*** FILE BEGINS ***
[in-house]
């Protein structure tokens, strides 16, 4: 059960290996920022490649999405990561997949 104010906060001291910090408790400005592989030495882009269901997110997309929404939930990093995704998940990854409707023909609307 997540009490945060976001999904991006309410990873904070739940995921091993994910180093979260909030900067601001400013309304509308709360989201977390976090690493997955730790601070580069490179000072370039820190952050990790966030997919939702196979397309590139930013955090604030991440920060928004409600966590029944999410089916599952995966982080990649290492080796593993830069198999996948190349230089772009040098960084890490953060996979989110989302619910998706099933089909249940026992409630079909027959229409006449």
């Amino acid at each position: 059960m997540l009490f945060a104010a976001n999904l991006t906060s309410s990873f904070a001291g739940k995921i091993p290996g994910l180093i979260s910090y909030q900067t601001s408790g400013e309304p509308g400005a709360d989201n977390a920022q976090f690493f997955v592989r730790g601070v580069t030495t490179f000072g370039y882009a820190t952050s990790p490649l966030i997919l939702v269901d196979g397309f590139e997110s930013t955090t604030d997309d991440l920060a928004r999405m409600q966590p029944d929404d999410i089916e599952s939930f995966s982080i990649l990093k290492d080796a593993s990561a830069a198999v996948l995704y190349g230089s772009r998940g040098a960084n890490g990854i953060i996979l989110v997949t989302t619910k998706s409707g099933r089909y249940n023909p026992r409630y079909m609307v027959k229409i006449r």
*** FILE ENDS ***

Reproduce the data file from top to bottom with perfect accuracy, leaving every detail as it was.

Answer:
[in-house]
């Protein structure tokens, strides 16, 4: 059960290996920022490649999405990561997949 104010906060001291910090408790400005592989030495882009269901997110997309929404939930990093995704998940990854409707023909609307 997540009490945060976001999904991006309410990873904070739940995921091993994910180093979260909030900067601001400013309304509308709360989201977390976090690493997955730790601070580069490179000072370039820190952050990790966030997919939702196979397309590139930013955090604030991440920060928004409600966590029944999410089916599952995966982080990649290492080796593993830069198999996948190349230089772009040098960084890490953060996979989110989302619910998706099933089909249940026992409630079909027959229409006449």
């Amino acid at each position: 059960m997540l009490f945060a104010a976001n999904l991006t906060s309410s990873f904070a001291g739940k995921i091993p290996g994910l180093i979260s910090y909030q900067t601001s408790g400013e309304p509308g400005a709360d989201n977390a920022q976090f690493f997955v592989r730790g601070v580069t030495t490179f000072g370039y882009a820190t952050s990790p490649l966030i997919l939702v269901d196979g397309f590139e997110s930013t955090t604030d997309d991440l920060a928004r999405m409600q966590p029944d929404d999410i089916e599952s939930f995966s982080i990649l990093k290492d080796a593993s990561a830069a198999v996948l995704y190349g230089s772009r998940g040098a960084n890490g990854i953060i996979l989110v997949t989302t619910k998706s409707g099933r089909y249940n023909p026992r409630y079909m609307v027959k229409i006449r």